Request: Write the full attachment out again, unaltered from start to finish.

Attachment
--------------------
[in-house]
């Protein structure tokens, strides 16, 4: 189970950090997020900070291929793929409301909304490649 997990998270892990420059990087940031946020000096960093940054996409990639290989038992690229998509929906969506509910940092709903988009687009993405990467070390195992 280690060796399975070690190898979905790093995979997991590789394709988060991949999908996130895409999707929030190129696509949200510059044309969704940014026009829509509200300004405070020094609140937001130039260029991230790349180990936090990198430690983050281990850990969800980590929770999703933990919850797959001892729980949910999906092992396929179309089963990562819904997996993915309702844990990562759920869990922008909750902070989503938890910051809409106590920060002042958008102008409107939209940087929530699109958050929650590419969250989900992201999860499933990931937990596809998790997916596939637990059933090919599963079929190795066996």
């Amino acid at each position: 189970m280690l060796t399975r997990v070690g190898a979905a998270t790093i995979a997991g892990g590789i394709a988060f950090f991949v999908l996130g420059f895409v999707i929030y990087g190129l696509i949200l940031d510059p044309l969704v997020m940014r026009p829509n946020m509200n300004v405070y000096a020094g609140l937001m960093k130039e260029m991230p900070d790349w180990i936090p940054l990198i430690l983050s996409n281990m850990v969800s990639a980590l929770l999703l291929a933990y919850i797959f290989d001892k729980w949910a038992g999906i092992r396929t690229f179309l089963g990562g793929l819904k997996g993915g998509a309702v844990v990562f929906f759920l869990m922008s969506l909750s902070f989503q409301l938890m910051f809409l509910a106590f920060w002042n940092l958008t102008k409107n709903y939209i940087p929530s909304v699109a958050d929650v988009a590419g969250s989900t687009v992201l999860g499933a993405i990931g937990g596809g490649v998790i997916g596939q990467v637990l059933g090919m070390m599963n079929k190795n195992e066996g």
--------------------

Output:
[in-house]
């Protein structure tokens, strides 16, 4: 189970950090997020900070291929793929409301909304490649 997990998270892990420059990087940031946020000096960093940054996409990639290989038992690229998509929906969506509910940092709903988009687009993405990467070390195992 280690060796399975070690190898979905790093995979997991590789394709988060991949999908996130895409999707929030190129696509949200510059044309969704940014026009829509509200300004405070020094609140937001130039260029991230790349180990936090990198430690983050281990850990969800980590929770999703933990919850797959001892729980949910999906092992396929179309089963990562819904997996993915309702844990990562759920869990922008909750902070989503938890910051809409106590920060002042958008102008409107939209940087929530699109958050929650590419969250989900992201999860499933990931937990596809998790997916596939637990059933090919599963079929190795066996």
């Amino acid at each position: 189970m280690l060796t399975r997990v070690g190898a979905a998270t790093i995979a997991g892990g590789i394709a988060f950090f991949v999908l996130g420059f895409v999707i929030y990087g190129l696509i949200l940031d510059p044309l969704v997020m940014r026009p829509n946020m509200n300004v405070y000096a020094g609140l937001m960093k130039e260029m991230p900070d790349w180990i936090p940054l990198i430690l983050s996409n281990m850990v969800s990639a980590l929770l999703l291929a933990y919850i797959f290989d001892k729980w949910a038992g999906i092992r396929t690229f179309l089963g990562g793929l819904k997996g993915g998509a309702v844990v990562f929906f759920l869990m922008s969506l909750s902070f989503q409301l938890m910051f809409l509910a106590f920060w002042n940092l958008t102008k409107n709903y939209i940087p929530s909304v699109a958050d929650v988009a590419g969250s989900t687009v992201l999860g499933a993405i990931g937990g596809g490649v998790i997916g596939q990467v637990l059933g090919m070390m599963n079929k190795n195992e066996g």